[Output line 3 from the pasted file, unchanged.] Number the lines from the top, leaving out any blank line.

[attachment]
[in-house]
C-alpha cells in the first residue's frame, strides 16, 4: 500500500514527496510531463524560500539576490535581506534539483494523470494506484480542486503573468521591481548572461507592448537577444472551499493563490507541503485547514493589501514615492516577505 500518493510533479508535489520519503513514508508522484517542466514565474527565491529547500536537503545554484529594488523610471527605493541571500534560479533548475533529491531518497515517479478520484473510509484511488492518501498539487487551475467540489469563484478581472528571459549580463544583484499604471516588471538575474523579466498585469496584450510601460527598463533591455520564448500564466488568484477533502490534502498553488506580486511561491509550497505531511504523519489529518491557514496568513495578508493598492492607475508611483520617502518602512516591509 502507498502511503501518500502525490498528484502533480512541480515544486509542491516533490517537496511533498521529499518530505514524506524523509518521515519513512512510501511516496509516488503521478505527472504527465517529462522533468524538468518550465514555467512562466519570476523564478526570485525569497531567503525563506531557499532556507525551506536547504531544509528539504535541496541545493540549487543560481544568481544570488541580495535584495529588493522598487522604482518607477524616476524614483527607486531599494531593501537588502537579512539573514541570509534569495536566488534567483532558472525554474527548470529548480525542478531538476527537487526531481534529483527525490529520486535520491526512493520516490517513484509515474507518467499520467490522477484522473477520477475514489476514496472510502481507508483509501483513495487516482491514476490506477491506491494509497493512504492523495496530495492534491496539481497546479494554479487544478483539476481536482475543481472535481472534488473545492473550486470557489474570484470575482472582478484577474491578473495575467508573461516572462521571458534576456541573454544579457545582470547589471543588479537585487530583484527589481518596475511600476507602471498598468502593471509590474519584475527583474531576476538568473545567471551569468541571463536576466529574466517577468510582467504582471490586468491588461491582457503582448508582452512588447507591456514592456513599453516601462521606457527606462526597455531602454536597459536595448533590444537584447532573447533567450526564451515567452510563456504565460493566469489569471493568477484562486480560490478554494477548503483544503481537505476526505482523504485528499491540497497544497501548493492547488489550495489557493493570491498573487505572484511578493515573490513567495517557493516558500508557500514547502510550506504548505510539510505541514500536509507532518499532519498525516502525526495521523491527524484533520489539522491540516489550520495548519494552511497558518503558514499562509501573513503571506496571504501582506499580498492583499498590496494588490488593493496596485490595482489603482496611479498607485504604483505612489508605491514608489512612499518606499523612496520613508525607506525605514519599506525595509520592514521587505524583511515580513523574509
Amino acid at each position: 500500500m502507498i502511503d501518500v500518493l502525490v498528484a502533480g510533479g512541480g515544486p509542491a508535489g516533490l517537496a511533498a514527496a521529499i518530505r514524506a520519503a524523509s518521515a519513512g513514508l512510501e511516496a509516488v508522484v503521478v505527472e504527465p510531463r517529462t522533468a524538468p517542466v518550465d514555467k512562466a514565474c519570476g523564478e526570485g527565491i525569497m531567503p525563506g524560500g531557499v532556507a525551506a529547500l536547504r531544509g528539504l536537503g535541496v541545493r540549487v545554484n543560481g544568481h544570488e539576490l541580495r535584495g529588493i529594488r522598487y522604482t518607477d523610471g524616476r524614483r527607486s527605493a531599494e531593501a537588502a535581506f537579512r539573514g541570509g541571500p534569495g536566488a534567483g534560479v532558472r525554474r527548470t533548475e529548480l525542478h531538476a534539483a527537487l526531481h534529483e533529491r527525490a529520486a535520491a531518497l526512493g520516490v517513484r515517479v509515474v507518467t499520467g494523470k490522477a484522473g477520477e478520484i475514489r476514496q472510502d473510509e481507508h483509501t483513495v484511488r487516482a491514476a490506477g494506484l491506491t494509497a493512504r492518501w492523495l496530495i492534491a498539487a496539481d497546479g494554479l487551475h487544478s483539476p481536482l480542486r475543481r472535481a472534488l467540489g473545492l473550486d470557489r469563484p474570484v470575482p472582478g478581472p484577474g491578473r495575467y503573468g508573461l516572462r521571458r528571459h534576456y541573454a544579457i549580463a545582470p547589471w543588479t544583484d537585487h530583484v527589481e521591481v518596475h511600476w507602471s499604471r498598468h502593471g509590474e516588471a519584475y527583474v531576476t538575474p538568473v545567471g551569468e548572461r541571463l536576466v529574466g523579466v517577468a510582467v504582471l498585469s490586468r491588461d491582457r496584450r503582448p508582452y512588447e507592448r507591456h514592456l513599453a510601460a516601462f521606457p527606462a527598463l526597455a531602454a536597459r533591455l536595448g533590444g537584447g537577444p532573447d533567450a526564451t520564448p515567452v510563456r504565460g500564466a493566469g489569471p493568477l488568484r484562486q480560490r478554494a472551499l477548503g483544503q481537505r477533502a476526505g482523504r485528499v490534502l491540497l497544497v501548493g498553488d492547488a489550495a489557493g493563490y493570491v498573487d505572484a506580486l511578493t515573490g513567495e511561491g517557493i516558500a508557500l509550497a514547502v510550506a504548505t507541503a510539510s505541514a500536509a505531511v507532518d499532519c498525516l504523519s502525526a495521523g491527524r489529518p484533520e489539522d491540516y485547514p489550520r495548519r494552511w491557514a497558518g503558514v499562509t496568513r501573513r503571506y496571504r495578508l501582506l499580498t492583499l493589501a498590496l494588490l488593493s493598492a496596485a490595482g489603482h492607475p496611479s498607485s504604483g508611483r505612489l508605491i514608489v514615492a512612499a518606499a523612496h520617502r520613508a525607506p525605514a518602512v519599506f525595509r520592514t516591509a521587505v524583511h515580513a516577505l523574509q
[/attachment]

Amino acid at each position: 500500500m502507498i502511503d501518500v500518493l502525490v498528484a502533480g510533479g512541480g515544486p509542491a508535489g516533490l517537496a511533498a514527496a521529499i518530505r514524506a520519503a524523509s518521515a519513512g513514508l512510501e511516496a509516488v508522484v503521478v505527472e504527465p510531463r517529462t522533468a524538468p517542466v518550465d514555467k512562466a514565474c519570476g523564478e526570485g527565491i525569497m531567503p525563506g524560500g531557499v532556507a525551506a529547500l536547504r531544509g528539504l536537503g535541496v541545493r540549487v545554484n543560481g544568481h544570488e539576490l541580495r535584495g529588493i529594488r522598487y522604482t518607477d523610471g524616476r524614483r527607486s527605493a531599494e531593501a537588502a535581506f537579512r539573514g541570509g541571500p534569495g536566488a534567483g534560479v532558472r525554474r527548470t533548475e529548480l525542478h531538476a534539483a527537487l526531481h534529483e533529491r527525490a529520486a535520491a531518497l526512493g520516490v517513484r515517479v509515474v507518467t499520467g494523470k490522477a484522473g477520477e478520484i475514489r476514496q472510502d473510509e481507508h483509501t483513495v484511488r487516482a491514476a490506477g494506484l491506491t494509497a493512504r492518501w492523495l496530495i492534491a498539487a496539481d497546479g494554479l487551475h487544478s483539476p481536482l480542486r475543481r472535481a472534488l467540489g473545492l473550486d470557489r469563484p474570484v470575482p472582478g478581472p484577474g491578473r495575467y503573468g508573461l516572462r521571458r528571459h534576456y541573454a544579457i549580463a545582470p547589471w543588479t544583484d537585487h530583484v527589481e521591481v518596475h511600476w507602471s499604471r498598468h502593471g509590474e516588471a519584475y527583474v531576476t538575474p538568473v545567471g551569468e548572461r541571463l536576466v529574466g523579466v517577468a510582467v504582471l498585469s490586468r491588461d491582457r496584450r503582448p508582452y512588447e507592448r507591456h514592456l513599453a510601460a516601462f521606457p527606462a527598463l526597455a531602454a536597459r533591455l536595448g533590444g537584447g537577444p532573447d533567450a526564451t520564448p515567452v510563456r504565460g500564466a493566469g489569471p493568477l488568484r484562486q480560490r478554494a472551499l477548503g483544503q481537505r477533502a476526505g482523504r485528499v490534502l491540497l497544497v501548493g498553488d492547488a489550495a489557493g493563490y493570491v498573487d505572484a506580486l511578493t515573490g513567495e511561491g517557493i516558500a508557500l509550497a514547502v510550506a504548505t507541503a510539510s505541514a500536509a505531511v507532518d499532519c498525516l504523519s502525526a495521523g491527524r489529518p484533520e489539522d491540516y485547514p489550520r495548519r494552511w491557514a497558518g503558514v499562509t496568513r501573513r503571506y496571504r495578508l501582506l499580498t492583499l493589501a498590496l494588490l488593493s493598492a496596485a490595482g489603482h492607475p496611479s498607485s504604483g508611483r505612489l508605491i514608489v514615492a512612499a518606499a523612496h520617502r520613508a525607506p525605514a518602512v519599506f525595509r520592514t516591509a521587505v524583511h515580513a516577505l523574509q